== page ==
Thanks!

JB

Offline Harv

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Re: Looking for experienced advice on "pizza" oven build.
« Reply #9 on: June 28, 2006, 02:43:54 PM »
John,
I may not be an expert since I am in the middle of building my first oven, but , I did stay at a Holiday Inn Express last night and the thread appears to be diverging from your original questions.

Based on your post, here is my two cents.  I'm building a modified Rado Hand type oven.  It will be rather squarish when completed ( approximately 38" by 40 ").  I plan on baking and roasting many different types of food.  Ovens of this type (even with reduced cladding) typically  have 4.5" of firebrick plus several inches of concrete below the hearth bricks and whatever cladding you put on top.  The thermal mass is fairly substantial.  If quick heating for pizzas is your primary goal, you may want to look again at the prefab ovens.  As I'm sure you are aware there are lots of companies to choose from but it seems many have refractory materials that are 2-3" for home ovens.  It would certainly save you a lot of work.  But, if part of your goal is the desire to build your own then here are my observations for that.

For the hearth, check out the "island hearth" in the FornoBravo forum if you haven't seen it already.  Build the center wall if you feel it necessary, but a pillar could also help support the slab and not compartmentalize your storage space.   Plan on extra insulation to help reach and maintain high temps.  Also, since pizzas will cook in just a few minutes It may not be necessary to build it big enough to cook two or three at once.  The bigger it is the longer you will have to fire it.

One question.  What style of pizza do plan on making?  950 degrees is pretty hot and If chicago style is your weakness you may not need to achieve those temperatures.





Offline Fio

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Cost of buying vs. building
« Reply #10 on: June 28, 2006, 03:41:48 PM »
This topic was addressed in some depth on the Forno Bravo forum:

http://www.fornobravo.com/forum/showthread.php?t=584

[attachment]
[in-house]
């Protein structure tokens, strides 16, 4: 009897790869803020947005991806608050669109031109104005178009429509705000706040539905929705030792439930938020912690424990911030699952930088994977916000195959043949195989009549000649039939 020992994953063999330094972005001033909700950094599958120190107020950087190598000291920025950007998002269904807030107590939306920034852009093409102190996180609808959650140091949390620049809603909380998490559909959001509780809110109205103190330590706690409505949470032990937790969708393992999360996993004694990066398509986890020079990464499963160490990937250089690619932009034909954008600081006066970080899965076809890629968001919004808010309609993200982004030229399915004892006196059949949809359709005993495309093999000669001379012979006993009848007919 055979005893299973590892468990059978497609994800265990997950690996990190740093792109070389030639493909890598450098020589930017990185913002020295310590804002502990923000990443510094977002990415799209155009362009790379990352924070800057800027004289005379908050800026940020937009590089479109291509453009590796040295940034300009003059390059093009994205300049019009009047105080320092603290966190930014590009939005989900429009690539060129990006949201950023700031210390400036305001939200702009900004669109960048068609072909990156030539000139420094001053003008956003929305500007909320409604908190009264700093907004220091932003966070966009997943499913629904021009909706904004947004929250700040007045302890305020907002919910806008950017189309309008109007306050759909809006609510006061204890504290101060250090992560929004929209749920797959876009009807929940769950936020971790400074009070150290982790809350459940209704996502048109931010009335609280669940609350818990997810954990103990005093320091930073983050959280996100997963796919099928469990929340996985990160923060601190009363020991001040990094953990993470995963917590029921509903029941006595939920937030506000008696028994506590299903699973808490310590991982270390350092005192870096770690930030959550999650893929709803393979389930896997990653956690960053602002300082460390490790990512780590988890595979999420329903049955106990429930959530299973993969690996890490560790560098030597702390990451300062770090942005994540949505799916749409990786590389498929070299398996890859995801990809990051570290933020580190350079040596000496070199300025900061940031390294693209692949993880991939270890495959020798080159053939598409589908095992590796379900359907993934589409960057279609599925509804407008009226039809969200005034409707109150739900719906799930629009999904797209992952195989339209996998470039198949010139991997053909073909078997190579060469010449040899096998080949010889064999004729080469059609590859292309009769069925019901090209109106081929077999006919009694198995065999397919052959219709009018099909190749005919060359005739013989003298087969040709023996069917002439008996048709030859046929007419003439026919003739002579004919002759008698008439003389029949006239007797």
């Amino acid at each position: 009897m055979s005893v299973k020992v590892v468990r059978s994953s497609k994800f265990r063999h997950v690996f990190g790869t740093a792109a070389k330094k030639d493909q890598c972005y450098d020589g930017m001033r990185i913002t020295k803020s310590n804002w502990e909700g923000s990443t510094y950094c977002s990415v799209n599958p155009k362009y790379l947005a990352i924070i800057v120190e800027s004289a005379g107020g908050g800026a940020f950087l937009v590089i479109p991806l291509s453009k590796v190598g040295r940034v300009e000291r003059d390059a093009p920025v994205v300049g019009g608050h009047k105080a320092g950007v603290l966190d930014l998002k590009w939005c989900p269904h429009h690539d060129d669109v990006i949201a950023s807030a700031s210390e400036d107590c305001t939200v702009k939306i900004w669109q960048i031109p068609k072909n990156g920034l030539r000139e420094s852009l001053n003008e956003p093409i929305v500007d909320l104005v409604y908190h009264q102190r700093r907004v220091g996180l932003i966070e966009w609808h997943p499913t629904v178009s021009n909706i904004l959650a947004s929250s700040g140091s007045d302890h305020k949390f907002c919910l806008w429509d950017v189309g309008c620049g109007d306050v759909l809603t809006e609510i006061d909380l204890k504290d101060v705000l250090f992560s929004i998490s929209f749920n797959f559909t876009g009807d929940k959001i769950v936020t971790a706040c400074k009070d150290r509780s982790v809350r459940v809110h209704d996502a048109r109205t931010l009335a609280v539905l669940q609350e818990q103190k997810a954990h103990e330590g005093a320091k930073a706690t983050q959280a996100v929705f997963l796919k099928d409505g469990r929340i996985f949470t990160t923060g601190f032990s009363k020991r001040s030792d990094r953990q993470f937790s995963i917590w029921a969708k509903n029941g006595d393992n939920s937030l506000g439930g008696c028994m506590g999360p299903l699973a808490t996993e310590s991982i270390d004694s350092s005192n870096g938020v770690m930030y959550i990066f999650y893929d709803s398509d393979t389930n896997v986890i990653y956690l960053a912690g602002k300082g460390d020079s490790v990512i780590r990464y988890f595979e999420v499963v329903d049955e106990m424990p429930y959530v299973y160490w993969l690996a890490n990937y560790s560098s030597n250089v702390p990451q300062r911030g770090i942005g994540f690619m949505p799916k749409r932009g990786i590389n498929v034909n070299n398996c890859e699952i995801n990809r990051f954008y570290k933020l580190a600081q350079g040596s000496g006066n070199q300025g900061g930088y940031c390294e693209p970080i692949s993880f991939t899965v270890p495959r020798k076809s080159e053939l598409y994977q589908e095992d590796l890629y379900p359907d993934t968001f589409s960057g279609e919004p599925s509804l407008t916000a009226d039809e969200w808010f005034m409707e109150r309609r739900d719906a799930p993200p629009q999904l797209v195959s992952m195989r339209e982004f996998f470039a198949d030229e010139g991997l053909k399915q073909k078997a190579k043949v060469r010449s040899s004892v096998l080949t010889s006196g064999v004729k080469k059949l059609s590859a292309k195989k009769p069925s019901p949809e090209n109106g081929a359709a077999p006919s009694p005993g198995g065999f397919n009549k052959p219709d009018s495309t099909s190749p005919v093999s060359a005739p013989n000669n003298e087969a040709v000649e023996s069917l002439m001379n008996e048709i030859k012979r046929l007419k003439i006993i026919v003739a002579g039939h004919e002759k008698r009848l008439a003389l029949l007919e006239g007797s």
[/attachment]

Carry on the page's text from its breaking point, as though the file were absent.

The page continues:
Since joining this forum, I've begun using words like "autolyze" and have become anal about baker's percents.  My dough is forever changed.

Offline johnrbek

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Re: Looking for experienced advice on "pizza" oven build.
« Reply #11 on: June 28, 2006, 04:09:27 PM »
Fio... your link doesn't seem to be working.. maybe it's my laptop... not sure.   I have followed your threads and have read bunch of stuff on the forno bravo forums.. there is a great deal of archived material there and I haven't been through all of it...

Of course, the forno bravo site is predominately about pompeii ovens.. There's the occasional thread, but opinions certainly seem slanted toward the round pizza ovens, so it's hard to get an unbiased opinion.  That's why I originally came here.

Don't wanna sound like a flip flopper, but I just haven't made up my mind yet.  I wish we were able to test a round italian pizza oven against a modified AS/Rado oven (both with the same thermal mass),  both with known specifications against heat up time to a specific temp and the pizza quality output...   Perhaps some day, someone will help us test this out.  Give same/similar thermal mass, is there really a pronounced difference in the quality of the output based on the shape of the design itself (round low ceiling italian oven vs barrel vault style).  I've read alot on forno bravo about round being better, but then when I look at rado's oven, the barrel vault looks low as well.  Hmmm...

Harv.. I've talked to Rado and of course he's very pro cladding and higher thermal mass.  He's stated that he can hit high pizza temps in 1.5 hours, but I hear the opposite from a lot of other folks (e.g., forno bravo forums).  Last time we talked, he wasn't opposed to consulting me on reducing cladding and changing the oven dimensions into a squarer format (much like you're proposing)...    He's been busy and hasn't been able to get back to me on his more detailed comments...

I will say that I don't want an oven that will only cook pizza.  I want one that will cook a single batch of bread ( a few loaves) or do a large pork roast over over 3 or 4 hours at a lower temp without a fire in place.  However, pizza is what I'll make most.  I'm not in to deep dish.. mostly the higher temp NY style you'll find on the other pizzamaking.com forums (e.g., Jeff/Verasano's threads & pages)...   So.. okay, if I have to fire it 2 hours to hit that 850-900 and be able maintain and cook 8 pizza's at that temp, that's okay.. but I wouldn't want to lose the capacity to do at least a single full load of bread using retained heat.